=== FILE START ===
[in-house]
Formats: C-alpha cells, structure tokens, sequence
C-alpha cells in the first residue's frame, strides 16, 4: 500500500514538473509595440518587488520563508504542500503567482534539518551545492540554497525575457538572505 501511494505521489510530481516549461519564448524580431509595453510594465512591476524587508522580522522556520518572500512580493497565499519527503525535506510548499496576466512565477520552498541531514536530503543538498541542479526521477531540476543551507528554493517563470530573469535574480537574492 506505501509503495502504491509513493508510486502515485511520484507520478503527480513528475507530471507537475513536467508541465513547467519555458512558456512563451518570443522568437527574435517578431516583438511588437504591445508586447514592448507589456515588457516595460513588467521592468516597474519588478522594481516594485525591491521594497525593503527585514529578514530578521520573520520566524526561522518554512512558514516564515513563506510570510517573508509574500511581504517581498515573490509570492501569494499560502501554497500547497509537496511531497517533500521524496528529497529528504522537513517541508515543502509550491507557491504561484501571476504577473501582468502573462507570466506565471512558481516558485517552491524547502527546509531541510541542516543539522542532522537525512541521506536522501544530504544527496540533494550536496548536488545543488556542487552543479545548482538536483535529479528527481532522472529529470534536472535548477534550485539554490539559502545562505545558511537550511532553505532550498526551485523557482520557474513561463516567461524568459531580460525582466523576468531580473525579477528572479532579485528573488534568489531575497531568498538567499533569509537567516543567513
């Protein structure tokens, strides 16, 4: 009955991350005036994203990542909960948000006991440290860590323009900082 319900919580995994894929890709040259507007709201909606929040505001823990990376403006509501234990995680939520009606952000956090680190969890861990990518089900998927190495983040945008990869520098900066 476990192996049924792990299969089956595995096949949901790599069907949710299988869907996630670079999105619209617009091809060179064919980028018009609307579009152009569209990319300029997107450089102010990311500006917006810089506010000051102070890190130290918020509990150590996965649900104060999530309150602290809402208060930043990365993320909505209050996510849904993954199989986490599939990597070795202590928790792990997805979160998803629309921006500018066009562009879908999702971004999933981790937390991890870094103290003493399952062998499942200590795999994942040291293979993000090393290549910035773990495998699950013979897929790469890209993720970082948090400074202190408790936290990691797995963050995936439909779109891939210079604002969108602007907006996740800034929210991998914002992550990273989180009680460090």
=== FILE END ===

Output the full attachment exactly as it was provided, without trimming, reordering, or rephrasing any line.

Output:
[in-house]
Formats: C-alpha cells, structure tokens, sequence
C-alpha cells in the first residue's frame, strides 16, 4: 500500500514538473509595440518587488520563508504542500503567482534539518551545492540554497525575457538572505 501511494505521489510530481516549461519564448524580431509595453510594465512591476524587508522580522522556520518572500512580493497565499519527503525535506510548499496576466512565477520552498541531514536530503543538498541542479526521477531540476543551507528554493517563470530573469535574480537574492 506505501509503495502504491509513493508510486502515485511520484507520478503527480513528475507530471507537475513536467508541465513547467519555458512558456512563451518570443522568437527574435517578431516583438511588437504591445508586447514592448507589456515588457516595460513588467521592468516597474519588478522594481516594485525591491521594497525593503527585514529578514530578521520573520520566524526561522518554512512558514516564515513563506510570510517573508509574500511581504517581498515573490509570492501569494499560502501554497500547497509537496511531497517533500521524496528529497529528504522537513517541508515543502509550491507557491504561484501571476504577473501582468502573462507570466506565471512558481516558485517552491524547502527546509531541510541542516543539522542532522537525512541521506536522501544530504544527496540533494550536496548536488545543488556542487552543479545548482538536483535529479528527481532522472529529470534536472535548477534550485539554490539559502545562505545558511537550511532553505532550498526551485523557482520557474513561463516567461524568459531580460525582466523576468531580473525579477528572479532579485528573488534568489531575497531568498538567499533569509537567516543567513
């Protein structure tokens, strides 16, 4: 009955991350005036994203990542909960948000006991440290860590323009900082 319900919580995994894929890709040259507007709201909606929040505001823990990376403006509501234990995680939520009606952000956090680190969890861990990518089900998927190495983040945008990869520098900066 476990192996049924792990299969089956595995096949949901790599069907949710299988869907996630670079999105619209617009091809060179064919980028018009609307579009152009569209990319300029997107450089102010990311500006917006810089506010000051102070890190130290918020509990150590996965649900104060999530309150602290809402208060930043990365993320909505209050996510849904993954199989986490599939990597070795202590928790792990997805979160998803629309921006500018066009562009879908999702971004999933981790937390991890870094103290003493399952062998499942200590795999994942040291293979993000090393290549910035773990495998699950013979897929790469890209993720970082948090400074202190408790936290990691797995963050995936439909779109891939210079604002969108602007907006996740800034929210991998914002992550990273989180009680460090």